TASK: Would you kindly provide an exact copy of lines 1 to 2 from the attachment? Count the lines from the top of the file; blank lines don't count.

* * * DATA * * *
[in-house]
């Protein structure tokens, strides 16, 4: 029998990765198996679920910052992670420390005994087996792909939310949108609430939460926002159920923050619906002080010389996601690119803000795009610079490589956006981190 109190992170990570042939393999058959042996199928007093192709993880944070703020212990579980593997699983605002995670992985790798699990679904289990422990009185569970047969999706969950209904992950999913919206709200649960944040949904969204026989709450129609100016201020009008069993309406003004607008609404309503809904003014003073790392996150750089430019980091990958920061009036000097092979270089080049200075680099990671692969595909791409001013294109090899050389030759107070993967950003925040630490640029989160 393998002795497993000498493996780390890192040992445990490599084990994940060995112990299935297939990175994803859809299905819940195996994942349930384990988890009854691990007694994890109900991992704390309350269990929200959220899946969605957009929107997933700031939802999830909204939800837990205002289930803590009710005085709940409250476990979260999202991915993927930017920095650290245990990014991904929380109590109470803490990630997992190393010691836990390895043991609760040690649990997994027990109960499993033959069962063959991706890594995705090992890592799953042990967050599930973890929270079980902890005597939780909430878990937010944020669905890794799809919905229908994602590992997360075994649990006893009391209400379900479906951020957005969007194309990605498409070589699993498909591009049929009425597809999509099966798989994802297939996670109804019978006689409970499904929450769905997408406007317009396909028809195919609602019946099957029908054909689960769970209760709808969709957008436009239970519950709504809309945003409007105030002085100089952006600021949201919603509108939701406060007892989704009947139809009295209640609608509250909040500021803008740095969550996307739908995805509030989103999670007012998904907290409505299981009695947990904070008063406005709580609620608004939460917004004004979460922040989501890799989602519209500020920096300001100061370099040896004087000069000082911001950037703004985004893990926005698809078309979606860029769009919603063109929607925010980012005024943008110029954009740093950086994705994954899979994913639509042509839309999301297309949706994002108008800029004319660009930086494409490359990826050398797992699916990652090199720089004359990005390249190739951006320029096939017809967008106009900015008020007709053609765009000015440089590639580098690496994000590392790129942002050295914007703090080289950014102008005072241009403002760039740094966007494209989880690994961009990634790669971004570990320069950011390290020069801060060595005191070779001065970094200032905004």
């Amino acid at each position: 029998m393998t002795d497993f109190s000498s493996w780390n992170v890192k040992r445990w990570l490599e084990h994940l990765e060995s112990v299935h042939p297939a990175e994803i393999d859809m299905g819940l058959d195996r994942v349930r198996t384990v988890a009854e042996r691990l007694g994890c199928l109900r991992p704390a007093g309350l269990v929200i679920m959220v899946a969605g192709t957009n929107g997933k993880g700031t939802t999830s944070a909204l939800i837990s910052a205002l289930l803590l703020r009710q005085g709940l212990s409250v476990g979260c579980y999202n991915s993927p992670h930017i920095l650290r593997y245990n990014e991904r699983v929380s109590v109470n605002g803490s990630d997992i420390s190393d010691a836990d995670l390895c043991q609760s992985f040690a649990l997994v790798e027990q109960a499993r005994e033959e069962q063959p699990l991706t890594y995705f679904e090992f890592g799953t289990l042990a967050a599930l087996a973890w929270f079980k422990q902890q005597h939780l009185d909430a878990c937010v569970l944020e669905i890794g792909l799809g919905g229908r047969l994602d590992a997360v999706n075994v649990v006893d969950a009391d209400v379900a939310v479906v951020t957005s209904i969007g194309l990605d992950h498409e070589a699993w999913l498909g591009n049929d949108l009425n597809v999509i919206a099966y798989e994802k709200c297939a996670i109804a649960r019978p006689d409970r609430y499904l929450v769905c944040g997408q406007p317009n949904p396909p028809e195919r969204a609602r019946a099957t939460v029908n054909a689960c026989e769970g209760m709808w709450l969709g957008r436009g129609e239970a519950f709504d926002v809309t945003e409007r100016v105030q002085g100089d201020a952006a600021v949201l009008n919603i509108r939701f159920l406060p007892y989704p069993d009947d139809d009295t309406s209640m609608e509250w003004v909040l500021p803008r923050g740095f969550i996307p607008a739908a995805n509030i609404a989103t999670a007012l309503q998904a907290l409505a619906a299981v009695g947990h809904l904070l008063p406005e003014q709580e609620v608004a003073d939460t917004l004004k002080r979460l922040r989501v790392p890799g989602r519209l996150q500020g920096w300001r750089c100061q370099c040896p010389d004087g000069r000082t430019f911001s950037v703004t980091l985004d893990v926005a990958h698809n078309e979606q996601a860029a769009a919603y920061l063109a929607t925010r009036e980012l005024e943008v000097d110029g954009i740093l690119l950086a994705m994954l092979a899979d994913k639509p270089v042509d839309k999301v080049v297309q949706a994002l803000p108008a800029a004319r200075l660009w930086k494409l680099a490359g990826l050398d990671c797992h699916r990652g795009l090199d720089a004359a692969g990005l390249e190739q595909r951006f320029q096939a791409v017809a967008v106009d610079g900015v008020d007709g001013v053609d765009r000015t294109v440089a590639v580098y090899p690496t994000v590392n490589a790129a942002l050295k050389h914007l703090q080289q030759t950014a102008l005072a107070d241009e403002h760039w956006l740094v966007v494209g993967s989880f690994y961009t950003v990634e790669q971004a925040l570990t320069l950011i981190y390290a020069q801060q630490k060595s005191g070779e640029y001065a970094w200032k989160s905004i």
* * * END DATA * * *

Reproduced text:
[in-house]
């Protein structure tokens, strides 16, 4: 029998990765198996679920910052992670420390005994087996792909939310949108609430939460926002159920923050619906002080010389996601690119803000795009610079490589956006981190 109190992170990570042939393999058959042996199928007093192709993880944070703020212990579980593997699983605002995670992985790798699990679904289990422990009185569970047969999706969950209904992950999913919206709200649960944040949904969204026989709450129609100016201020009008069993309406003004607008609404309503809904003014003073790392996150750089430019980091990958920061009036000097092979270089080049200075680099990671692969595909791409001013294109090899050389030759107070993967950003925040630490640029989160 393998002795497993000498493996780390890192040992445990490599084990994940060995112990299935297939990175994803859809299905819940195996994942349930384990988890009854691990007694994890109900991992704390309350269990929200959220899946969605957009929107997933700031939802999830909204939800837990205002289930803590009710005085709940409250476990979260999202991915993927930017920095650290245990990014991904929380109590109470803490990630997992190393010691836990390895043991609760040690649990997994027990109960499993033959069962063959991706890594995705090992890592799953042990967050599930973890929270079980902890005597939780909430878990937010944020669905890794799809919905229908994602590992997360075994649990006893009391209400379900479906951020957005969007194309990605498409070589699993498909591009049929009425597809999509099966798989994802297939996670109804019978006689409970499904929450769905997408406007317009396909028809195919609602019946099957029908054909689960769970209760709808969709957008436009239970519950709504809309945003409007105030002085100089952006600021949201919603509108939701406060007892989704009947139809009295209640609608509250909040500021803008740095969550996307739908995805509030989103999670007012998904907290409505299981009695947990904070008063406005709580609620608004939460917004004004979460922040989501890799989602519209500020920096300001100061370099040896004087000069000082911001950037703004985004893990926005698809078309979606860029769009919603063109929607925010980012005024943008110029954009740093950086994705994954899979994913639509042509839309999301297309949706994002108008800029004319660009930086494409490359990826050398797992699916990652090199720089004359990005390249190739951006320029096939017809967008106009900015008020007709053609765009000015440089590639580098690496994000590392790129942002050295914007703090080289950014102008005072241009403002760039740094966007494209989880690994961009990634790669971004570990320069950011390290020069801060060595005191070779001065970094200032905004």